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Doranwen wrote: ↑29 Jun 2021, 00:34
I spray painted the scanner "flat" (aka non-reflective) black as well - wasn't a perfect job, only realized after it dried that I had missed patches here and there, but oh well! It is at least overall painted black. The paint can said to either apply further within 1 hour or wait 48 hours, and I was not going to wait 48 hours to finish painting it before reassembly. It got enough to cut down on any problematic reflections, I think.
I also unearthed some black fabric in the family's stash that can be used to block out any glare of white from the back wall (should that be a problem) and which will work great to cover it to keep dust out when it's not being used. It still needs hemming, and I'm leaving the scanner alone till tomorrow afternoon so it's had a full day to dry completely before finishing assembling it with cameras again. (We tested some pictures with it this morning and they worked great, but then it was taken apart for the spray painting.) I spray painted it in the 90+-degree weather we had here (insane temps!) so it *might* have been a bit hotter than it should've been for that, but I figured it would dry quickly? (Yeah, we're used to summer starting properly in July; this is really crazy heat! Fortunately it's supposed to drop significantly back to normal comfortable warm temperatures tomorrow, at least in my area.)
Hi Doranwen or others who can tell me about the frame holding the glass,
Can you walk me through step by step on designing the wooden frame to hold the glass platen?
Originally I was going to carbon copy the DLandin model--use two pieces of acrylic butted together, with t-joints screwed to the centre edge. However, browsing the previous thread as well as this one shows me the acrylic and 90deg might create the glare problem. I've decided to go with the glass, but don't feel confident in drilling through it to use the original t-joints without breaking the glass. I am looking to use your set up but can't make out the picture or find documentation in the thread posts.
Hope you can help me. Thanks.
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I asked my brother to type up a reply, and this is what he said:
Thanks for your interest. Since I don't know how much you already understand about the design I built, I'll try to explain each part.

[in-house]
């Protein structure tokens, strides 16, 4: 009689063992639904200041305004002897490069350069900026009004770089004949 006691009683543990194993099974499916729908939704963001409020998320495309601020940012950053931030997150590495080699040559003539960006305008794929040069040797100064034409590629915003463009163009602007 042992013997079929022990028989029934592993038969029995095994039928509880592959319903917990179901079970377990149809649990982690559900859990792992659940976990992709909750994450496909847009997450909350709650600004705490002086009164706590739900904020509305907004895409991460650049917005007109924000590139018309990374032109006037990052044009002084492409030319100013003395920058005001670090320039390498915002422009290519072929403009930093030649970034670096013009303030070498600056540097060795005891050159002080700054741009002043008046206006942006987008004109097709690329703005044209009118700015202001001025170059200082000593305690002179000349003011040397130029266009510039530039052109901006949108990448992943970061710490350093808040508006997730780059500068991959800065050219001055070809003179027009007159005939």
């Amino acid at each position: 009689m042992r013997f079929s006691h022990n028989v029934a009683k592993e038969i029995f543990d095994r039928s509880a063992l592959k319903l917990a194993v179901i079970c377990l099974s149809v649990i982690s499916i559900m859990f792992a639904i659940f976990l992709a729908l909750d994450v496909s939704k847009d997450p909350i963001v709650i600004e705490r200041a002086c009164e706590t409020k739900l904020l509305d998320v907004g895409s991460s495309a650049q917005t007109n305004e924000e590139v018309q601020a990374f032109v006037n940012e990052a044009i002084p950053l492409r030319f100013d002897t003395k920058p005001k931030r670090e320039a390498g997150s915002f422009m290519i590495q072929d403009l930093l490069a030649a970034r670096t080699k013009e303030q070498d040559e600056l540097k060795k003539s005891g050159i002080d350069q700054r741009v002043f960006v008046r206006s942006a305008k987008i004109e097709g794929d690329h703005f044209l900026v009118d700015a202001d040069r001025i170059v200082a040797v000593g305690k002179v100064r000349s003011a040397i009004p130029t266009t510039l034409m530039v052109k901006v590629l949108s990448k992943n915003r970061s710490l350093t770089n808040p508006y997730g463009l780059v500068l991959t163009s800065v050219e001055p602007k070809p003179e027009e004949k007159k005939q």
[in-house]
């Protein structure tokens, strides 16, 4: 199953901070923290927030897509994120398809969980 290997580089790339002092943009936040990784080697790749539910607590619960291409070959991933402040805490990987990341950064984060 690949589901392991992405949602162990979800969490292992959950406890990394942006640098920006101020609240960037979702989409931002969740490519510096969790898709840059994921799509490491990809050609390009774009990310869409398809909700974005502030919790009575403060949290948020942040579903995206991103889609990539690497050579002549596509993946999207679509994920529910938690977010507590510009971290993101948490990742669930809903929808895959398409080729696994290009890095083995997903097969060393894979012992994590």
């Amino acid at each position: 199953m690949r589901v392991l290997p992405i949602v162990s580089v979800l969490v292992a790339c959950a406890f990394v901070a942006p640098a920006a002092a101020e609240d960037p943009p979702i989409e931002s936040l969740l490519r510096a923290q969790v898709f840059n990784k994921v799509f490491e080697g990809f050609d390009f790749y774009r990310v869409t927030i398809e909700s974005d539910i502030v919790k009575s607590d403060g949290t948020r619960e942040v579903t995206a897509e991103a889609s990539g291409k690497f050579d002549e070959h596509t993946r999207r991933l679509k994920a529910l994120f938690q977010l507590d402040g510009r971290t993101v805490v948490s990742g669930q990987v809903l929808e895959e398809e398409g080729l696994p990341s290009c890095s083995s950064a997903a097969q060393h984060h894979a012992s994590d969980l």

I realized the same issue with drilling, so I wondered how to create a frame that the T brackets could attach to, and that would hold the glass. After asking around, both online and in person, I was given the recommendation of cedar wood, because of the way it interacts with the glass (it's a better "sleeve" for reasons I may have forgot). At the local hardware store, we found 5/8" by 1 3/4" cedar boards (real measurements, might be called 3/4" by 2" or something). The pictures probably are clear on how the boards were attached to each other, and I cut them at 45 degrees for each joint.
Now as to fitting the glass inside:
We got pieces of glass and had a local glass worker round the edges. I then used a table saw (just barely raised above the level of the table) to cut grooves (about 1/8" wide, or whatever the width of the saw blade is) lengthwise into the 5/8" side of the cedar board (this comes after cutting them into the right pieces for the frame). This created my sleeve for the glass. To get the pieces the right length, I made the inside dimension of each piece shorter than the length or width of the glass, the total difference being a little less than twice the depth of the groove I cut. Finally, for the junction where the two glass pieces "meet", to avoid them rubbing on each other and damaging their transparency, I used miniature scraps of my cedar wood, and glued them into the grooves of the frame on each piece of the V, right where they met at the V, to keep the glass pieces 1/8" or more apart. As for assembly then, we'd put the two pieces of each V together, including the bracket on the end, slide the glass pieces carefully into the slots/grooves, then slide the end pieces (attached to the T brackets) on and connect the frame with brackets over each joint.
Hope that helps.